My planes are constructed using only the best precision ground bronze bar, brass bar, tool steel and stainless steel. The most commonly requested infill woods are Rosewood, Ebony and Macassar Ebony finished with a garnet shellac polish. We also offer infills of Walnut and and at times we will use customer supplied woods as well. For metal bodied planes the tote and knob can be made from a wider selection of woods like Olive wood, Desert Ironwood and many others. For a full selection please consult the Brese Plane Web page. Available woods are listed on the page titled "Ordering a Brese Plane".

Special Edition planes will be offered with Rosewood or Ebony infill. My irons are made from 0-1 tool steel and hardened to R60-62. I polish the metal parts of these planes to a refinement of 400 grit, anything finer shows finger prints so readily it is not a practical pursuit. Each plane is assembled by hand  and fettled to user condition. In proper practice infill planes are used to take very light, some say fluffy shavings, this being the case, once set they are rarely adjusted. Our planes are offered without threaded adjusters. They can easily be adjusted with a light weight tinking hammer, and one can become quite proficient at this in a short period of time.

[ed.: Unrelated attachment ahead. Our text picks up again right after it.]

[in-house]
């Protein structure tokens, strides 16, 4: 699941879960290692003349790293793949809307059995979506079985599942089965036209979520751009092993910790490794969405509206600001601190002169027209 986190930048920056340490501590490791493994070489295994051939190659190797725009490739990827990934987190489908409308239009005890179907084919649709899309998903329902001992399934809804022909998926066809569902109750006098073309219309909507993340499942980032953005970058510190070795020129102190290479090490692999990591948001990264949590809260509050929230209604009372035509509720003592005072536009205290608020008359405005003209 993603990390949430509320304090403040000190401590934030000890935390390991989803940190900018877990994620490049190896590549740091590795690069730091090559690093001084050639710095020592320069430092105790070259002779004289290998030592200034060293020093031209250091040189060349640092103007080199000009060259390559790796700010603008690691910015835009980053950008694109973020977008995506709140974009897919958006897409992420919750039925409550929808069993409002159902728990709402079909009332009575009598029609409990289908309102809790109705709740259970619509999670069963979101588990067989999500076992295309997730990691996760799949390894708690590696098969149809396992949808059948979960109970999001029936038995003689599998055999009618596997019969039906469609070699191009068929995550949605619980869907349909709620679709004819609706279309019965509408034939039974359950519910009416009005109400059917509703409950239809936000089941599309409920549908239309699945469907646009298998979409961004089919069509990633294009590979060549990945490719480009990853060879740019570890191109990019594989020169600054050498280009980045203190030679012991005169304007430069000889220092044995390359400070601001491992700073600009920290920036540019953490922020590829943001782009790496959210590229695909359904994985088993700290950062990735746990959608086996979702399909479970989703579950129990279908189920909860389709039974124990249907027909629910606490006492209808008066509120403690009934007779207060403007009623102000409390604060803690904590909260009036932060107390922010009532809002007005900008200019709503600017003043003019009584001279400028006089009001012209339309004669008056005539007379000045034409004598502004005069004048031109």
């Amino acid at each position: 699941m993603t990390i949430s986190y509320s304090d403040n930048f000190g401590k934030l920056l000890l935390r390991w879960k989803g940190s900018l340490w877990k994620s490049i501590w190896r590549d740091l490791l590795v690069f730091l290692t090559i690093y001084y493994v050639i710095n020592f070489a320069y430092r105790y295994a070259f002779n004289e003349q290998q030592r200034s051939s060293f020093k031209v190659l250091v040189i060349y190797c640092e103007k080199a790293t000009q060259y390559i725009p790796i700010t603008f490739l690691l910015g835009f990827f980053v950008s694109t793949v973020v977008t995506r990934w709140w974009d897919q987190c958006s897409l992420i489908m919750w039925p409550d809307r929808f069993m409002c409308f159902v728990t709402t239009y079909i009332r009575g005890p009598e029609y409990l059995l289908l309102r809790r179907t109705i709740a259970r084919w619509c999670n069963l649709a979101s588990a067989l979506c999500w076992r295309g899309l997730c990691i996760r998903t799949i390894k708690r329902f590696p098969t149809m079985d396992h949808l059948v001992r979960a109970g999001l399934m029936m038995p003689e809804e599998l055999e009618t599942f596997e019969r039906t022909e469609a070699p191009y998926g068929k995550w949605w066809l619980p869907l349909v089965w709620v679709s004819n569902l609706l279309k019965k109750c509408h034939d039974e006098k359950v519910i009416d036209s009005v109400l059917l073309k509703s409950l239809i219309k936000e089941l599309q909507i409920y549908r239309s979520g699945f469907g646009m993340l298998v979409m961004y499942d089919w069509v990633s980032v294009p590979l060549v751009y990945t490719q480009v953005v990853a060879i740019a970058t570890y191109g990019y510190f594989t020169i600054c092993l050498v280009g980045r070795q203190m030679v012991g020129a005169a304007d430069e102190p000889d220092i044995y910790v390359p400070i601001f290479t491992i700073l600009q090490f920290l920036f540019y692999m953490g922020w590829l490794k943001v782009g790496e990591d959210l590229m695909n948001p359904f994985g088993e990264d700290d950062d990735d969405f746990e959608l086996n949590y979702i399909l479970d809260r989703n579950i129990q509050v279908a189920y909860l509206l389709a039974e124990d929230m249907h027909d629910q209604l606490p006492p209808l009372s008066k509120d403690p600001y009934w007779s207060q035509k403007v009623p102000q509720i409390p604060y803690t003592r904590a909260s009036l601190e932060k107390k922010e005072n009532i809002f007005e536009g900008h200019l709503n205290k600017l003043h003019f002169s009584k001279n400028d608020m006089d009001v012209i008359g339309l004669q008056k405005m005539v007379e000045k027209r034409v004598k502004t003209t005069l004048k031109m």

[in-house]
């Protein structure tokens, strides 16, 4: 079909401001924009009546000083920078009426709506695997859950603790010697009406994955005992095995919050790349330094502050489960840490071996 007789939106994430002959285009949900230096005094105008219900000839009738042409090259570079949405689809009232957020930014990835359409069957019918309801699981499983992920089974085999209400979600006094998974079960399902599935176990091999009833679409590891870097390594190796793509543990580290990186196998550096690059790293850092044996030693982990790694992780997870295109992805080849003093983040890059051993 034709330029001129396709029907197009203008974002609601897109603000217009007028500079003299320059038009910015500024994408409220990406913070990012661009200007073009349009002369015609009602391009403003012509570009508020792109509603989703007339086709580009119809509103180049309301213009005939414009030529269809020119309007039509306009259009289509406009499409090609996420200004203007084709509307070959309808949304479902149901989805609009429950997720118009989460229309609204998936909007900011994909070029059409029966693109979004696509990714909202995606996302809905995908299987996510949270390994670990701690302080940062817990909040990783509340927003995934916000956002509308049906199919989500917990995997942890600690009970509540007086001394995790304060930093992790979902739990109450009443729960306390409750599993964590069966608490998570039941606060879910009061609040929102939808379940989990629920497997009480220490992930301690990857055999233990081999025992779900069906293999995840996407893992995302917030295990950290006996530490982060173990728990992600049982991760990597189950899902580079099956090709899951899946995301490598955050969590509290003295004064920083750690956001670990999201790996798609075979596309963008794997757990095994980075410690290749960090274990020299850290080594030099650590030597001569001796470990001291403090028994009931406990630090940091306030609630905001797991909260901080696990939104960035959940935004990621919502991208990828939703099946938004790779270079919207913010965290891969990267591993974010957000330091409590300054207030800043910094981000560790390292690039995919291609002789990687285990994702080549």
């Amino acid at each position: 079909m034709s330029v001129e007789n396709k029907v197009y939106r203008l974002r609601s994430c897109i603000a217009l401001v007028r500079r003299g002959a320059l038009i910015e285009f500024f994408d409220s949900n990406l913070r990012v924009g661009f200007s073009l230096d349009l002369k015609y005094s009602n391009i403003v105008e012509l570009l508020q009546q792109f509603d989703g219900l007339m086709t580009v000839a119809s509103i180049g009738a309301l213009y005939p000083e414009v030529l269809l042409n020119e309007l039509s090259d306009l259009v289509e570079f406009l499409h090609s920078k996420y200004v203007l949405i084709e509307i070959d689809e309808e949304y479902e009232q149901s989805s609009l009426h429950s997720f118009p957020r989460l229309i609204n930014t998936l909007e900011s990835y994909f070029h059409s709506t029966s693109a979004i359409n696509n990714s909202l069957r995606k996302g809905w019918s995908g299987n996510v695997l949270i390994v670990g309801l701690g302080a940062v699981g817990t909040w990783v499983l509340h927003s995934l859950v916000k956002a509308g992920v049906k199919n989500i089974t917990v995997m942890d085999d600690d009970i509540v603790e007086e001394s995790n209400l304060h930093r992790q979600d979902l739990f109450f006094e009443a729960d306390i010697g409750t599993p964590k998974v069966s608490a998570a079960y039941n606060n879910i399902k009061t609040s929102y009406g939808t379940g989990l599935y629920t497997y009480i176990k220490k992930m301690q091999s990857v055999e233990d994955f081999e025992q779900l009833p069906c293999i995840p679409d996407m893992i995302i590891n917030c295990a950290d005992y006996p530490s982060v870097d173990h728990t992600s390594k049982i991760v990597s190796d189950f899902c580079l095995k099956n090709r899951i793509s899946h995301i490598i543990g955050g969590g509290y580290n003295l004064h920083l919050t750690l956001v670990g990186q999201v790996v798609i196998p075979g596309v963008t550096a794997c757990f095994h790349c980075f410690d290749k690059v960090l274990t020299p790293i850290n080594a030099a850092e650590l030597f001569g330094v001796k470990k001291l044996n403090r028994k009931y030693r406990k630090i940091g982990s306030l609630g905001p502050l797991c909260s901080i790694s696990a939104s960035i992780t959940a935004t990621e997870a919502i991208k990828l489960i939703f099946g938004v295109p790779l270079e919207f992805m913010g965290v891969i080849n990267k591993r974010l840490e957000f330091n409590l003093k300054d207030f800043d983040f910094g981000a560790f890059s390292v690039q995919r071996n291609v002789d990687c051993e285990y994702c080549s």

We followed the lead of knife makers in the choice of a stainless alloy for our Precision Stainless planes. Knife makers have used the 400 Series of stainless steels with great success for outdoor exposure in hunting applications. These alloys have proved corrosion resistant in the hardened, differentially hardened and annealed state. Our own testing of the 410 stainless has shown remarkable corrosion resistance in exposures more extreme than is normal for a handplane.

My Thoughts on Plane Making

        Planes are simple machines that have been over complicated over the years with gadgetry. I have found the fewer parts involved the better infill planes perform. In order for an infill plane to perform to its full potential several factors have to be considered and balanced carefully in it's design. Infills are known to be the tool for handling difficult to plane woods therefore these planes typically have irons bedded at steeper angles to accomplish this task. Steeper angles result in more heat generated at the cutting edge of the iron and more resistance in pushing the iron through the wood. Therefore more thickness is needed in the iron so as to absorb and dissipate this heat and more mass is required in the plane to help with the leverage of pushing the iron at this angle. In a steeply pitched plane mass is leverage, lighter planes can be steeply pitched but more effort is required on behalf of the user. Planes with sufficient mass for the size iron being used are a real pleasure to use and have a solid feel that has to be experienced to be fully appreciated. Mass equals leverage and this makes for less effort on the part of the user.

       My goal is to provide very fine planes that a larger segment of the woodworking population can purchase and enjoy.